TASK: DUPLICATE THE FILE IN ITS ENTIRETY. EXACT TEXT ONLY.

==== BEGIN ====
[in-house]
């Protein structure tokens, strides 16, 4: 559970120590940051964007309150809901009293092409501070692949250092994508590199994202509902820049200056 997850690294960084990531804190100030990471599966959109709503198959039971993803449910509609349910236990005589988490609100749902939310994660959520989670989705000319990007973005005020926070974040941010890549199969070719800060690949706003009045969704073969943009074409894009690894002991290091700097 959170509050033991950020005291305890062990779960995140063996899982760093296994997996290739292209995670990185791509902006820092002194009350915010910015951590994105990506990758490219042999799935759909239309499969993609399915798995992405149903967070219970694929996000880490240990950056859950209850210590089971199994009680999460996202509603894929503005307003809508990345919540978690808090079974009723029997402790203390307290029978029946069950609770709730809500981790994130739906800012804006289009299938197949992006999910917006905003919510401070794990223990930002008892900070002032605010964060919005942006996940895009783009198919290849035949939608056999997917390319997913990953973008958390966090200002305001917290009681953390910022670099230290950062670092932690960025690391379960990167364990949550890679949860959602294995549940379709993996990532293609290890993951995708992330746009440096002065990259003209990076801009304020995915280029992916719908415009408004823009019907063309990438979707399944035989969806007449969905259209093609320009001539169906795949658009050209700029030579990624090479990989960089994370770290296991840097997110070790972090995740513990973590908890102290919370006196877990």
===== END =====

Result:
[in-house]
């Protein structure tokens, strides 16, 4: 559970120590940051964007309150809901009293092409501070692949250092994508590199994202509902820049200056 997850690294960084990531804190100030990471599966959109709503198959039971993803449910509609349910236990005589988490609100749902939310994660959520989670989705000319990007973005005020926070974040941010890549199969070719800060690949706003009045969704073969943009074409894009690894002991290091700097 959170509050033991950020005291305890062990779960995140063996899982760093296994997996290739292209995670990185791509902006820092002194009350915010910015951590994105990506990758490219042999799935759909239309499969993609399915798995992405149903967070219970694929996000880490240990950056859950209850210590089971199994009680999460996202509603894929503005307003809508990345919540978690808090079974009723029997402790203390307290029978029946069950609770709730809500981790994130739906800012804006289009299938197949992006999910917006905003919510401070794990223990930002008892900070002032605010964060919005942006996940895009783009198919290849035949939608056999997917390319997913990953973008958390966090200002305001917290009681953390910022670099230290950062670092932690960025690391379960990167364990949550890679949860959602294995549940379709993996990532293609290890993951995708992330746009440096002065990259003209990076801009304020995915280029992916719908415009408004823009019907063309990438979707399944035989969806007449969905259209093609320009001539169906795949658009050209700029030579990624090479990989960089994370770290296991840097997110070790972090995740513990973590908890102290919370006196877990």